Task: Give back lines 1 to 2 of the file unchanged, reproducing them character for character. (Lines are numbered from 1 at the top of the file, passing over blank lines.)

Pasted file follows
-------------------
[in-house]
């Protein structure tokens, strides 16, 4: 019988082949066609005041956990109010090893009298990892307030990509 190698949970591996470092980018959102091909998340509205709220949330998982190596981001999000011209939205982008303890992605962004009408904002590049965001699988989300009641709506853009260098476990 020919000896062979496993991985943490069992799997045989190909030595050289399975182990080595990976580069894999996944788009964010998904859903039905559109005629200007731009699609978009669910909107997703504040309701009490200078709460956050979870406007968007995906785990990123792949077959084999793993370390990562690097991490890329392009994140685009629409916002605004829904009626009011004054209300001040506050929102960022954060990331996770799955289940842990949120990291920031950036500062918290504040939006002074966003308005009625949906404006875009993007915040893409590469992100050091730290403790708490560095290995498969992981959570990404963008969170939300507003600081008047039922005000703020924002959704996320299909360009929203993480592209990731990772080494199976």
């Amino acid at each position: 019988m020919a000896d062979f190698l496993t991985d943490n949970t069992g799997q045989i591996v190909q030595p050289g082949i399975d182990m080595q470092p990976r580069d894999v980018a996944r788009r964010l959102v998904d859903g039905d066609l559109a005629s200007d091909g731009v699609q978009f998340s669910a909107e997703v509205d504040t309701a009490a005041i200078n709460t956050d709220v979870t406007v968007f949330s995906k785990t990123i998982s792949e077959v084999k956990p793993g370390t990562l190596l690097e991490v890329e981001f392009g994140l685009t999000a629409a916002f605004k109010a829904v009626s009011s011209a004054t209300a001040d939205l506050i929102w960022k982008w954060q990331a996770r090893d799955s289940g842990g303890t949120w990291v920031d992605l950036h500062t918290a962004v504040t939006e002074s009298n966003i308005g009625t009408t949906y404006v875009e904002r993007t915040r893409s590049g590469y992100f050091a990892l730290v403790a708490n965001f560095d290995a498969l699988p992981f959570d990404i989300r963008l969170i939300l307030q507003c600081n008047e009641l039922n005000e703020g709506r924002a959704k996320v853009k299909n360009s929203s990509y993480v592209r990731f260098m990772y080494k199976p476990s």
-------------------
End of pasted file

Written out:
[in-house]
């Protein structure tokens, strides 16, 4: 019988082949066609005041956990109010090893009298990892307030990509 190698949970591996470092980018959102091909998340509205709220949330998982190596981001999000011209939205982008303890992605962004009408904002590049965001699988989300009641709506853009260098476990 020919000896062979496993991985943490069992799997045989190909030595050289399975182990080595990976580069894999996944788009964010998904859903039905559109005629200007731009699609978009669910909107997703504040309701009490200078709460956050979870406007968007995906785990990123792949077959084999793993370390990562690097991490890329392009994140685009629409916002605004829904009626009011004054209300001040506050929102960022954060990331996770799955289940842990949120990291920031950036500062918290504040939006002074966003308005009625949906404006875009993007915040893409590469992100050091730290403790708490560095290995498969992981959570990404963008969170939300507003600081008047039922005000703020924002959704996320299909360009929203993480592209990731990772080494199976």